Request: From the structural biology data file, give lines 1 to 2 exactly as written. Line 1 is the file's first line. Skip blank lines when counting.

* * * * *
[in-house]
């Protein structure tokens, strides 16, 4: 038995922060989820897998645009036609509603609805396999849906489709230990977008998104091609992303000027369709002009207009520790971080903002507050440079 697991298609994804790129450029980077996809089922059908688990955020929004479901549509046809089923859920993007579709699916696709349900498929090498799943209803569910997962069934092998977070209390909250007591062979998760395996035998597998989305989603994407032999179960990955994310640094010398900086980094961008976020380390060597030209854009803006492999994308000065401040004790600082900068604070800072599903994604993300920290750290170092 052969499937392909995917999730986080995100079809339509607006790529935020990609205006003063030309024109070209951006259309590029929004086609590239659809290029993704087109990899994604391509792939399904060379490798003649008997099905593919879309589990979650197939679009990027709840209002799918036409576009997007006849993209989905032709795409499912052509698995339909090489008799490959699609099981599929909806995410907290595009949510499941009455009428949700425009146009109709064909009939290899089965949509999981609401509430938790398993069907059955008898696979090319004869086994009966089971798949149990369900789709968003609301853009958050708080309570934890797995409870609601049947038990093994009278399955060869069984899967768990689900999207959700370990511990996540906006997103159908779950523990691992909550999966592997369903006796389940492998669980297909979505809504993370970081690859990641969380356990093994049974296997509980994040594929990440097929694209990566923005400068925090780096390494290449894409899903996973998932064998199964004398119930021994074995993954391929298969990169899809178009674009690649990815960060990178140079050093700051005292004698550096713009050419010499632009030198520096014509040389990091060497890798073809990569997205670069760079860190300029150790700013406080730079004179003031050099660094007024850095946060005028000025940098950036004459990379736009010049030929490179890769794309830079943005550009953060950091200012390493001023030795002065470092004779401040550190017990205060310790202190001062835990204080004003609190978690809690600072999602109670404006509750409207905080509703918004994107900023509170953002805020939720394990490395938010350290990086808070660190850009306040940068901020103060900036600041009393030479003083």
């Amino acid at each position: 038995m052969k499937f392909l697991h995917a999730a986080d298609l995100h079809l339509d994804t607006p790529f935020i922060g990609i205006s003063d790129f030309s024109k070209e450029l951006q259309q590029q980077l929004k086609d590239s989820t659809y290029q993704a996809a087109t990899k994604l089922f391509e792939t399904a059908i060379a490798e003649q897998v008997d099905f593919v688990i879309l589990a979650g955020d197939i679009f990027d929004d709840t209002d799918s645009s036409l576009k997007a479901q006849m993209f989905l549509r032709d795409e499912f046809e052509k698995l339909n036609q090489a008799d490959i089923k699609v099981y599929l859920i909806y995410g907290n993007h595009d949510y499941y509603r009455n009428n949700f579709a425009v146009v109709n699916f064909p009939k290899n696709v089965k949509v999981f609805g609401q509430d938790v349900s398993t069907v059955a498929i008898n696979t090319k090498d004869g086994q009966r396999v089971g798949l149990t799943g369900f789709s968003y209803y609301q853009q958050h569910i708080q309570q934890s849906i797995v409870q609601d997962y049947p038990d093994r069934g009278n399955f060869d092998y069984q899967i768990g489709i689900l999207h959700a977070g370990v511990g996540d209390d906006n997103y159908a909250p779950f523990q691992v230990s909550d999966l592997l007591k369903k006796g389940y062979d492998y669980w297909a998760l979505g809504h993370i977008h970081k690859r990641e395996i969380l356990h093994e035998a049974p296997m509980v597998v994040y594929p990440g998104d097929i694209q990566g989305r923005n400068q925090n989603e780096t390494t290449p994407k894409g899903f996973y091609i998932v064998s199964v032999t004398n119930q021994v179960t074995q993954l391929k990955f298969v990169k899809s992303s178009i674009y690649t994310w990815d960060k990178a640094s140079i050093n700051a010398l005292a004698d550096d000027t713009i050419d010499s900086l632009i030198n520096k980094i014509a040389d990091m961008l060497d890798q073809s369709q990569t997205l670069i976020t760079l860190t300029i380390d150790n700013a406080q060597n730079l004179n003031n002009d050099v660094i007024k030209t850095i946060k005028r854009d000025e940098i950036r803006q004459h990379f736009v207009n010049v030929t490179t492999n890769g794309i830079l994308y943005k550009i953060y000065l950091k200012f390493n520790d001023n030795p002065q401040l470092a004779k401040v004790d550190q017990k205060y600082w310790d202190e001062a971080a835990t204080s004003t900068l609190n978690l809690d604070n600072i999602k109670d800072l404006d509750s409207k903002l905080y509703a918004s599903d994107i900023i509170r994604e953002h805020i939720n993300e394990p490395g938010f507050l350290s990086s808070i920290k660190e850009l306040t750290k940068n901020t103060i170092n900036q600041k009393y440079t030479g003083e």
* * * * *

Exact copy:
[in-house]
């Protein structure tokens, strides 16, 4: 038995922060989820897998645009036609509603609805396999849906489709230990977008998104091609992303000027369709002009207009520790971080903002507050440079 697991298609994804790129450029980077996809089922059908688990955020929004479901549509046809089923859920993007579709699916696709349900498929090498799943209803569910997962069934092998977070209390909250007591062979998760395996035998597998989305989603994407032999179960990955994310640094010398900086980094961008976020380390060597030209854009803006492999994308000065401040004790600082900068604070800072599903994604993300920290750290170092 052969499937392909995917999730986080995100079809339509607006790529935020990609205006003063030309024109070209951006259309590029929004086609590239659809290029993704087109990899994604391509792939399904060379490798003649008997099905593919879309589990979650197939679009990027709840209002799918036409576009997007006849993209989905032709795409499912052509698995339909090489008799490959699609099981599929909806995410907290595009949510499941009455009428949700425009146009109709064909009939290899089965949509999981609401509430938790398993069907059955008898696979090319004869086994009966089971798949149990369900789709968003609301853009958050708080309570934890797995409870609601049947038990093994009278399955060869069984899967768990689900999207959700370990511990996540906006997103159908779950523990691992909550999966592997369903006796389940492998669980297909979505809504993370970081690859990641969380356990093994049974296997509980994040594929990440097929694209990566923005400068925090780096390494290449894409899903996973998932064998199964004398119930021994074995993954391929298969990169899809178009674009690649990815960060990178140079050093700051005292004698550096713009050419010499632009030198520096014509040389990091060497890798073809990569997205670069760079860190300029150790700013406080730079004179003031050099660094007024850095946060005028000025940098950036004459990379736009010049030929490179890769794309830079943005550009953060950091200012390493001023030795002065470092004779401040550190017990205060310790202190001062835990204080004003609190978690809690600072999602109670404006509750409207905080509703918004994107900023509170953002805020939720394990490395938010350290990086808070660190850009306040940068901020103060900036600041009393030479003083």